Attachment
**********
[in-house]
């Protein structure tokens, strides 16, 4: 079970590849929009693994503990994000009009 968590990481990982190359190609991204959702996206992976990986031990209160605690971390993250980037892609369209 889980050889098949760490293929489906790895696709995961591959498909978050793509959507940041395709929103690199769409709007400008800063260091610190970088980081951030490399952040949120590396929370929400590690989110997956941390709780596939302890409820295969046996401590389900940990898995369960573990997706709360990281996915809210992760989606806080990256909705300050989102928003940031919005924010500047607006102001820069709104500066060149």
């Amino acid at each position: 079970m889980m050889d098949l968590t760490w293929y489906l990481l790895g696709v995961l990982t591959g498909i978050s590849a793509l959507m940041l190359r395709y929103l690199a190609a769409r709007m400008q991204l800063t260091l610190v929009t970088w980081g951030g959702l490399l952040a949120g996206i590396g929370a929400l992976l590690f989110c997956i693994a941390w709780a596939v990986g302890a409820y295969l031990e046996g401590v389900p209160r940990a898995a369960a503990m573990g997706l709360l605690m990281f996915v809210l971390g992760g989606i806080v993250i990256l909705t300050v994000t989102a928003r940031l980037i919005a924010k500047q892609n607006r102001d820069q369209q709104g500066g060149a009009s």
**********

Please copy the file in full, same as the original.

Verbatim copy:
[in-house]
């Protein structure tokens, strides 16, 4: 079970590849929009693994503990994000009009 968590990481990982190359190609991204959702996206992976990986031990209160605690971390993250980037892609369209 889980050889098949760490293929489906790895696709995961591959498909978050793509959507940041395709929103690199769409709007400008800063260091610190970088980081951030490399952040949120590396929370929400590690989110997956941390709780596939302890409820295969046996401590389900940990898995369960573990997706709360990281996915809210992760989606806080990256909705300050989102928003940031919005924010500047607006102001820069709104500066060149």
């Amino acid at each position: 079970m889980m050889d098949l968590t760490w293929y489906l990481l790895g696709v995961l990982t591959g498909i978050s590849a793509l959507m940041l190359r395709y929103l690199a190609a769409r709007m400008q991204l800063t260091l610190v929009t970088w980081g951030g959702l490399l952040a949120g996206i590396g929370a929400l992976l590690f989110c997956i693994a941390w709780a596939v990986g302890a409820y295969l031990e046996g401590v389900p209160r940990a898995a369960a503990m573990g997706l709360l605690m990281f996915v809210l971390g992760g989606i806080v993250i990256l909705t300050v994000t989102a928003r940031l980037i919005a924010k500047q892609n607006r102001d820069q369209q709104g500066g060149a009009s």